Tuesday June 25 at 11:00-12:30
Denial of the scientific theory of evolution is the granddaddy of organized anti-science movements, cropping up repeatedly under different guises in the United States and in other countries around the world. Despite challenges by scientists, educators, politicians and lawyers, evolution denial hasnʼt gone away and wonʼt go away. Instead it has seeded doubts about science that have spread to other arenas, including denial of global warming science, vaccination, genetically modified foods, and the hazards of second-hand smoke.
Science writers need to be aware of the influence of anti-science efforts on the topics they cover, since science denialism efforts have spread more quickly and widely in recent years, aided by the Internet and social media. Well-organized campaigns linking opposition to evolution to other anti-science efforts, both legal and political, help fuel the digital denialism battles. Denialism has been defined as “choosing to deny reality as a way to avoid an uncomfortable truth”.
Why does science denialism seem to be spreading around the globe? Are there common underlying causes involving religion, political beliefs, economics, education, and human nature itself? What is the history of well-organized attempts to mislead the public about scientific evidence? What challenges does denialism pose to the media in general, and to science journalists in particular, in communicating about controversial scientific issues to the public?
This panel will provide global perspectives on these questions from leading science writers in the US, South America, and South Africa.
Producers: Cristine Russell & Deborah Blum
Moderator: Curtis Brainard, Science Editor, “The Observatory,” Columbia Journalism Review, Boston, MA, US
Cristine Russell, Science writer; Past president, Council for the Advancement of Science Writing & Senior fellow, Harvard Kennedy School, Cambridge, MA, US
“Covering the Political Linkage between Evolution, Climate Change, and other Science Denial Campaigns in the U.S.”
Cristine Russell is an award-winning journalist who has written about science, health and the environment for more than three decades. She is the immediate past president of the Council for the Advancement of Science Writing (CASW), a group of American journalists and scientists dedicated to improving science news coverage for the public. CASW is an associate member of the World Federation of Science Journalists. Russell is an adjunct lecturer on the media at Harvard Kennedy School and a senior fellow at Harvard’s Belfer Center for Science and International Affairs. She is a contributing editor for the Columbia Journalism Review and a correspondent for TheAtlantic.com. Russell is a former national science reporter for The Washington Post and a past president of the US National Association of Science Writers. She was a spring 2006 fellow at the Harvard Shorenstein Center on the Press, Politics and Public Policy.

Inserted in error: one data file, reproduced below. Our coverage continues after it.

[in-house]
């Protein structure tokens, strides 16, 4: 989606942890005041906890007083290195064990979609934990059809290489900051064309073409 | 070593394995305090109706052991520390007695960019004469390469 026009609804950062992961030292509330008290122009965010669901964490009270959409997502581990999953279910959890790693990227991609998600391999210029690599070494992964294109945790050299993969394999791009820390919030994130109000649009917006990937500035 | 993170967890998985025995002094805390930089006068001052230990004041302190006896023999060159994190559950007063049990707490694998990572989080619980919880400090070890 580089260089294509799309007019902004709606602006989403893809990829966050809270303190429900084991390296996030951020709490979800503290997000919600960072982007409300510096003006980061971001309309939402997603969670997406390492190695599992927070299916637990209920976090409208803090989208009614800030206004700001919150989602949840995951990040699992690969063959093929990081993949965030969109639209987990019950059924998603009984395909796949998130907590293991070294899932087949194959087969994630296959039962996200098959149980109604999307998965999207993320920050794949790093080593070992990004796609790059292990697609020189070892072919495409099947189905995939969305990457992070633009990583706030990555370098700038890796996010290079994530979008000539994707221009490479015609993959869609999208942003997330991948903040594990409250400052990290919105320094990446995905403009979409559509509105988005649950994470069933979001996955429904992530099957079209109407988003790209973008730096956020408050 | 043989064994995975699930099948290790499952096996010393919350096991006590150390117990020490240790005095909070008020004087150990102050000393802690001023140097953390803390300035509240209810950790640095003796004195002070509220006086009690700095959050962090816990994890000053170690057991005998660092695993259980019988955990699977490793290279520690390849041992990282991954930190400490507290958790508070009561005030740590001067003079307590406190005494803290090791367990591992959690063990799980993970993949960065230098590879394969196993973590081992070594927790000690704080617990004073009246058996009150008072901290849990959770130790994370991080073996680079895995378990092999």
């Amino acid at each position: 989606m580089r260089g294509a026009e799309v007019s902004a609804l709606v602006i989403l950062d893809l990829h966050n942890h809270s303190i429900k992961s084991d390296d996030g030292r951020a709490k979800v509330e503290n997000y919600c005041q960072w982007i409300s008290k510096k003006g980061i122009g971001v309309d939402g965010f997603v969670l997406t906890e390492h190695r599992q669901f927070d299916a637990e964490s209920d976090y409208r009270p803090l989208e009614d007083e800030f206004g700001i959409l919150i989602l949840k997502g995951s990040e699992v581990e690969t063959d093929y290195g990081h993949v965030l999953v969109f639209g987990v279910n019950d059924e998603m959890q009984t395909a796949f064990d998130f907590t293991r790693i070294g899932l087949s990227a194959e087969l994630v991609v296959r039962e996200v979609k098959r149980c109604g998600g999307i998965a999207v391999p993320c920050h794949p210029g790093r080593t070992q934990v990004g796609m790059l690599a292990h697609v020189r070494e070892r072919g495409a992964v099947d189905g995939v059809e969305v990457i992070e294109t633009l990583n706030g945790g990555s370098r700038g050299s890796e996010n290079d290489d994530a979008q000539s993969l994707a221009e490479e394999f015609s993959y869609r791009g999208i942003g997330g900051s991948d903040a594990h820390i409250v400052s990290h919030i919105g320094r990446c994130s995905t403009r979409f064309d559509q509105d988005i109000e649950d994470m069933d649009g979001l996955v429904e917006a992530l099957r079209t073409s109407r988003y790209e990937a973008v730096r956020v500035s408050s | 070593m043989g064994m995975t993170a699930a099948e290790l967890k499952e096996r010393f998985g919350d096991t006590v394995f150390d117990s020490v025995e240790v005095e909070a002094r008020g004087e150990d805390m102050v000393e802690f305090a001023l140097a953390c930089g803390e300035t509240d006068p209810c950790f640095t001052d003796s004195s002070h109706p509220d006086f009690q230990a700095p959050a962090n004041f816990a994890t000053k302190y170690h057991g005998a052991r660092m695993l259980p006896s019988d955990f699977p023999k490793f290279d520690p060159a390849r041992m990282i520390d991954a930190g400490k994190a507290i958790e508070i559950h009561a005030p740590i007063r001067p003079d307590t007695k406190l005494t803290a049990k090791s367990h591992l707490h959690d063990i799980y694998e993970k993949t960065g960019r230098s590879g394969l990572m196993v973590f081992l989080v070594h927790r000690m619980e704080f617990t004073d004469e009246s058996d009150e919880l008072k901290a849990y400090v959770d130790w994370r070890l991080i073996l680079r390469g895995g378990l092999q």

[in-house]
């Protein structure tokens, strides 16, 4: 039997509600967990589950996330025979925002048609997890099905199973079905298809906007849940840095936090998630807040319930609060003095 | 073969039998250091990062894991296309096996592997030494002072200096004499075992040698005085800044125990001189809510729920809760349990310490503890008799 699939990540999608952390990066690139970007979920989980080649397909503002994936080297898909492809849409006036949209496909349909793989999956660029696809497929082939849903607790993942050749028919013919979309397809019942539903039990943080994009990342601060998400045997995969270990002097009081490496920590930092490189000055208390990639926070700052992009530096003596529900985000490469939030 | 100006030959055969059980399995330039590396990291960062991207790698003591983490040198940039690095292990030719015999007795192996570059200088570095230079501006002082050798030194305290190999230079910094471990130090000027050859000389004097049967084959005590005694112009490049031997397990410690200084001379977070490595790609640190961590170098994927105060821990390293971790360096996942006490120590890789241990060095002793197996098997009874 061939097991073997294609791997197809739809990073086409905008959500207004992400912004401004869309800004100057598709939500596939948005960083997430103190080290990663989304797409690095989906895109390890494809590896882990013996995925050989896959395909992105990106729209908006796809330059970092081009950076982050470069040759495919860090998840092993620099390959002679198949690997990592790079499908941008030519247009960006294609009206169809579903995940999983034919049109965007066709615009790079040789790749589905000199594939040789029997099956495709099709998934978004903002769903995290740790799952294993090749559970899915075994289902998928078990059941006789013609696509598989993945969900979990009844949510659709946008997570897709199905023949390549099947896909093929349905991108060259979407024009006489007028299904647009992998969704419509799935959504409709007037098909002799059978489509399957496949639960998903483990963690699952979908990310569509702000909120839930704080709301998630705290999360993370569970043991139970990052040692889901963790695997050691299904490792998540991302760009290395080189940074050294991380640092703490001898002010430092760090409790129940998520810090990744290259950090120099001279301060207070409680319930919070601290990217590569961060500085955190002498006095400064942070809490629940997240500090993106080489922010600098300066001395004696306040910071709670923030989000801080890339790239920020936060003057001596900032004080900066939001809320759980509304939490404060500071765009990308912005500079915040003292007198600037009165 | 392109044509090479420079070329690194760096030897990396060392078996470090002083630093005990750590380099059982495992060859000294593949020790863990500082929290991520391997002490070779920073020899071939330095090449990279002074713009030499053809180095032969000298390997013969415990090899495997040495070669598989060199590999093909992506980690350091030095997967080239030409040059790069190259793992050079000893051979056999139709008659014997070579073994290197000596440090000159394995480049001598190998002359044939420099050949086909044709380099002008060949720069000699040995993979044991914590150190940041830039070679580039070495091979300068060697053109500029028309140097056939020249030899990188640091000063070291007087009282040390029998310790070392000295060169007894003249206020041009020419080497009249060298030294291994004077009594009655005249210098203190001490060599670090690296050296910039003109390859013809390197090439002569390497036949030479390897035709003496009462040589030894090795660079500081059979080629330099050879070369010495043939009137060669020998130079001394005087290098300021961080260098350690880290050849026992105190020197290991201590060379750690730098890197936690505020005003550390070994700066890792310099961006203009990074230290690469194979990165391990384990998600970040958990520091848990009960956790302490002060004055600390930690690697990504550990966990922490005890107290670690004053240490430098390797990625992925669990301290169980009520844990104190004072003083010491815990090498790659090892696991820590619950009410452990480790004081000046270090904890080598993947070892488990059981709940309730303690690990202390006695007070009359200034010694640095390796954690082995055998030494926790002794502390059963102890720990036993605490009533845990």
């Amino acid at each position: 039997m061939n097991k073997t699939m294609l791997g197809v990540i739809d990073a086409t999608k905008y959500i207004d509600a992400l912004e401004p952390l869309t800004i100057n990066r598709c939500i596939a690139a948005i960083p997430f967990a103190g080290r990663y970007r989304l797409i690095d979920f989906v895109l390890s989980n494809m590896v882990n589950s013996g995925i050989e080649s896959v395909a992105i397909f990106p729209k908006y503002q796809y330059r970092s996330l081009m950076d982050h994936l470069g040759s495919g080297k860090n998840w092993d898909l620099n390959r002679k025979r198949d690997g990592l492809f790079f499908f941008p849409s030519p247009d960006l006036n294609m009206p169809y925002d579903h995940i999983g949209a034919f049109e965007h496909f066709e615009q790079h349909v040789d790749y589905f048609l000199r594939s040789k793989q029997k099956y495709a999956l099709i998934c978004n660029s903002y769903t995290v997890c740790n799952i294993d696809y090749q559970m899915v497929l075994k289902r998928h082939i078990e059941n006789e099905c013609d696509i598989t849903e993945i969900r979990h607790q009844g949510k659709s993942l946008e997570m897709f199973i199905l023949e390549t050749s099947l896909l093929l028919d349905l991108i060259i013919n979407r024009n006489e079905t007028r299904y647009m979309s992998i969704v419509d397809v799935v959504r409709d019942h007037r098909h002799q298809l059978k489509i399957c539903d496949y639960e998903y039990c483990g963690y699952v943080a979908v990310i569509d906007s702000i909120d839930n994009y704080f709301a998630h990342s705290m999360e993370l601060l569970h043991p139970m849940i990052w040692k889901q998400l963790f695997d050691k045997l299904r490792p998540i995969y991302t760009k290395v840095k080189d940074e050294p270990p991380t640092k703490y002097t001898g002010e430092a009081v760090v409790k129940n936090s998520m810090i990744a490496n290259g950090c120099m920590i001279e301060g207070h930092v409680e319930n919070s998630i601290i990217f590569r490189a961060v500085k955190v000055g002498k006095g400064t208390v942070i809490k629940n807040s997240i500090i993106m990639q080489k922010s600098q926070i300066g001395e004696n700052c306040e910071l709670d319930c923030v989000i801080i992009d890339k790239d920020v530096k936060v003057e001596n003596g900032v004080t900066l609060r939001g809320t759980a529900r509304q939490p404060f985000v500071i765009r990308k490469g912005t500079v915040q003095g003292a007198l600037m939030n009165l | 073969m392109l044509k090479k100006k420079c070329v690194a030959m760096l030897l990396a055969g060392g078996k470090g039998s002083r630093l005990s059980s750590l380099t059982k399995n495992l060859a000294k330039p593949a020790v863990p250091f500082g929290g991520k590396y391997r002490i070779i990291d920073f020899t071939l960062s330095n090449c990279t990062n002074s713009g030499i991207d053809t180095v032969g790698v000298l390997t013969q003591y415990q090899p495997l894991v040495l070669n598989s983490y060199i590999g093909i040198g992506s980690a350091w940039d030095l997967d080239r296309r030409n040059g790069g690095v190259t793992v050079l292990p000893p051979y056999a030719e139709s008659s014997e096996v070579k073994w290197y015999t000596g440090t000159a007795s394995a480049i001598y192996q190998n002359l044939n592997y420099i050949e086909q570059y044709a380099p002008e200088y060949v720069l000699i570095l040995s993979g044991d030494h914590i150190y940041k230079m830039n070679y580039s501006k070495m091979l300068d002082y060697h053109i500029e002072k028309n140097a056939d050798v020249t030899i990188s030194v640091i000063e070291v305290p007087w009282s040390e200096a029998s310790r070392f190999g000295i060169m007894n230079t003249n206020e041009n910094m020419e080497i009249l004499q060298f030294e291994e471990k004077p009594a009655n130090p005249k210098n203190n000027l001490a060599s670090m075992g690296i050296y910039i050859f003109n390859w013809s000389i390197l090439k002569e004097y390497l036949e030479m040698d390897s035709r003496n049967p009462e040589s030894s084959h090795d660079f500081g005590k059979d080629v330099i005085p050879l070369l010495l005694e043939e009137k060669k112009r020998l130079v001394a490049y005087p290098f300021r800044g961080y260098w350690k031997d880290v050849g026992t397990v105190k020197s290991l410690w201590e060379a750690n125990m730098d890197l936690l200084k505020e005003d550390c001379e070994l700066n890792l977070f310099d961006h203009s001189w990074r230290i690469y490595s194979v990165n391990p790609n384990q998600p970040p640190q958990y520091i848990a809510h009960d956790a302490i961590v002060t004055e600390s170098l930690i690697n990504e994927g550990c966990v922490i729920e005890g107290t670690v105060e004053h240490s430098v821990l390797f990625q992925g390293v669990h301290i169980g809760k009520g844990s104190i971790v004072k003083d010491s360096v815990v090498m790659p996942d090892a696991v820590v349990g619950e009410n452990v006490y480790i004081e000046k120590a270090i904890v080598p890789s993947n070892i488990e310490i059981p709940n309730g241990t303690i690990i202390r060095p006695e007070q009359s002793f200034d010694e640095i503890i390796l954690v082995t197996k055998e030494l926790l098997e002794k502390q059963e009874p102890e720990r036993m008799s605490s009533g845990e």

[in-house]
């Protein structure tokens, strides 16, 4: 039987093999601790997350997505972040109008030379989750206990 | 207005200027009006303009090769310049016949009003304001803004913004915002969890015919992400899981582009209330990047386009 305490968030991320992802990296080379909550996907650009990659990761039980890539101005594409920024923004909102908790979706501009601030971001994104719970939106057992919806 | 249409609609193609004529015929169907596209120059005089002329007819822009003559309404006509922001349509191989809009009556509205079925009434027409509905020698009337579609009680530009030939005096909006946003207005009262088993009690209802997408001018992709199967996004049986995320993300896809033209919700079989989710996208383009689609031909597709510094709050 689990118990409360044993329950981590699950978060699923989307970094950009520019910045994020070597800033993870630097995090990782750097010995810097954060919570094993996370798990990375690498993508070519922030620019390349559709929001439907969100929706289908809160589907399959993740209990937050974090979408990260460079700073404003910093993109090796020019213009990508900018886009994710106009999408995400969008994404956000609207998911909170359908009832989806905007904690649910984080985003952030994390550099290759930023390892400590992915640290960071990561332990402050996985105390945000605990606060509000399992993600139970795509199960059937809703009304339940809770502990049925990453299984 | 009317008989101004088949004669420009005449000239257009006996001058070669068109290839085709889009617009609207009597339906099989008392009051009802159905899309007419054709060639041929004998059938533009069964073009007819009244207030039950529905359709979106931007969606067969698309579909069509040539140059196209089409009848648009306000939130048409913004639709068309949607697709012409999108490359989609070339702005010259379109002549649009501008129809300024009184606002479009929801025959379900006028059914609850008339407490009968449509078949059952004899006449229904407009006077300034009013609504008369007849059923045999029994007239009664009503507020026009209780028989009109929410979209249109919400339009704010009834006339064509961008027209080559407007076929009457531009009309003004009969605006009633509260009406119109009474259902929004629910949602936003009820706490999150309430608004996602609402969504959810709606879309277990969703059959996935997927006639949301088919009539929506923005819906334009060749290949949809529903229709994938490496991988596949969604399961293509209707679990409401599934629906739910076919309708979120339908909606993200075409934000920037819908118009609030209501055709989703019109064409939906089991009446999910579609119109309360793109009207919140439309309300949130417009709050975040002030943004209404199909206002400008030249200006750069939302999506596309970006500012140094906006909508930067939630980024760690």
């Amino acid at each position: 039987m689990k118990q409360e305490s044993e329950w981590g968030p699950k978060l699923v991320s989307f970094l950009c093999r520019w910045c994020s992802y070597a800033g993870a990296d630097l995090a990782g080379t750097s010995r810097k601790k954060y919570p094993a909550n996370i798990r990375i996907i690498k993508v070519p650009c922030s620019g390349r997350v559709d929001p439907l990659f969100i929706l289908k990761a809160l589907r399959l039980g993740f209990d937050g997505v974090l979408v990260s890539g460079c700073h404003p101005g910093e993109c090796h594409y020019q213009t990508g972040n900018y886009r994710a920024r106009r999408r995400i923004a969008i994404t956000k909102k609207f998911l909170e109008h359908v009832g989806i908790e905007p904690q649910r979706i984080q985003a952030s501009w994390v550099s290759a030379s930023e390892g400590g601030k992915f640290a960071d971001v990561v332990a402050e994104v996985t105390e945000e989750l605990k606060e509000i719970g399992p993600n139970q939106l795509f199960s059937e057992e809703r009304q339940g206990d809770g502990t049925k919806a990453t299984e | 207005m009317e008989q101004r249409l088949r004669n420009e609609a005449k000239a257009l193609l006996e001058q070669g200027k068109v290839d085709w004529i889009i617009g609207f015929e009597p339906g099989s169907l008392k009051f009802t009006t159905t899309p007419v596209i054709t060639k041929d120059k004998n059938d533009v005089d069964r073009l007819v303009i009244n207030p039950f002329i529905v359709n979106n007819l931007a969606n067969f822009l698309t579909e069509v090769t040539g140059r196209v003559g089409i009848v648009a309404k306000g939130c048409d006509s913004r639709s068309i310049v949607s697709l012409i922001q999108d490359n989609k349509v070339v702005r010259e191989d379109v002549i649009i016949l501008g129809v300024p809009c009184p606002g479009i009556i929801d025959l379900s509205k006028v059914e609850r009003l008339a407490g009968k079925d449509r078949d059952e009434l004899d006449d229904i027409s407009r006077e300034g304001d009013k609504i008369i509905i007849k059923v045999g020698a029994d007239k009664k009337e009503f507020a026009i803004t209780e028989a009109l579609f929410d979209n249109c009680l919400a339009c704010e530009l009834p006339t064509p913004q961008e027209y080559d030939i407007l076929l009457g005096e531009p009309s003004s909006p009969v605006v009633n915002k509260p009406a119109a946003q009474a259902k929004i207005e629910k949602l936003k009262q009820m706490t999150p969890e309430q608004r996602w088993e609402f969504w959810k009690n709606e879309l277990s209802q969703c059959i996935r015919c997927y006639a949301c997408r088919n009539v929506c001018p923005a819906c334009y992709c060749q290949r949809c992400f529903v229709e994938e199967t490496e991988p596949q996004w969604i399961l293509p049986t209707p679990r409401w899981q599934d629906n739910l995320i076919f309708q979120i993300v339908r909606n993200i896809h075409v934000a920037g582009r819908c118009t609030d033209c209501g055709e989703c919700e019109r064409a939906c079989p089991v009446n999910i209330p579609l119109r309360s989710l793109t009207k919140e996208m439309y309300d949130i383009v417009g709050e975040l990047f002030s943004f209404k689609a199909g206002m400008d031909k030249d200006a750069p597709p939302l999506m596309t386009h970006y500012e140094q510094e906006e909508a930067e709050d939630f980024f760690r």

Valeria Roman, Science Journalist, Clarín Newspaper, Buenos Aires, Argentina
“Reporting on Denialism in South America: how lobbying groups put science education and public health at risk”
Valeria Román is a science journalist for Clarín Newspaper in Buenos Aires, Argentina. She was the vice president of the World Federation of Science Journalists from 2009 to 2011. Argentina’s Konex Foundation selected her as one of the 100 best journalists in the country in 2007. She was a 2004-2005 Knight science journalism fellow at the Massachusetts Institute of Technology in Cambridge (MIT), USA, and a Medical Journalism Program Fellow at the WHO, Geneva (Switzerland) in 2003. She has spoken at science and medical journalism workshops and conferences in Chile, Bolivia, Brasil, Venezuela, Nicaragua, México, Trinidad & Tobago, Spain, and England. Roman published her first book for lay people, Darwin 2.0 La teoría de la evolución en el siglo XXI, about evolution theory, its updates, and applications. It also reveals the barriers to teaching evolution in Argentina, Chile and other Latin American countries. In 2009, she lectured at different cities to promote evolution education, and her science weblog was honored that year by the University of Buenos Aires.
Colleen Dawson, Author & Vice-Chair, South African Science Journalists’ Association (SASJA), Kensington, South Africa
“Writing about Denialism in South Africa: Undermining Public Understanding of Evolution”
Colleen Dawson is a science writer and vice-chair of the South African Science Journalists Association. For 30 years, she has been a textbook writer and publisher, as well as an educator in South Africa, Zimbabwe, and England. She has focused on evolutionary biology and the challenge of teaching and writing about evolution when much of the public feels that belief in God precludes acceptance of evolution. She says that evolution was kept out of science curricula in South Africa until 1994 and was not included in the Grade 12 national exams until 2008. Dawson has co-authored many textbooks, writing chapters on evolution and related topics. Her paper on the challenges of writing about evolution is also included in a 2002 book, “The Architect and the Scafford: Evolution and Education in South Africa.” It was co-edited by Lynne Smit (then Wilson), president of the South African Science Journalists’ Association, a WFSJ member organization.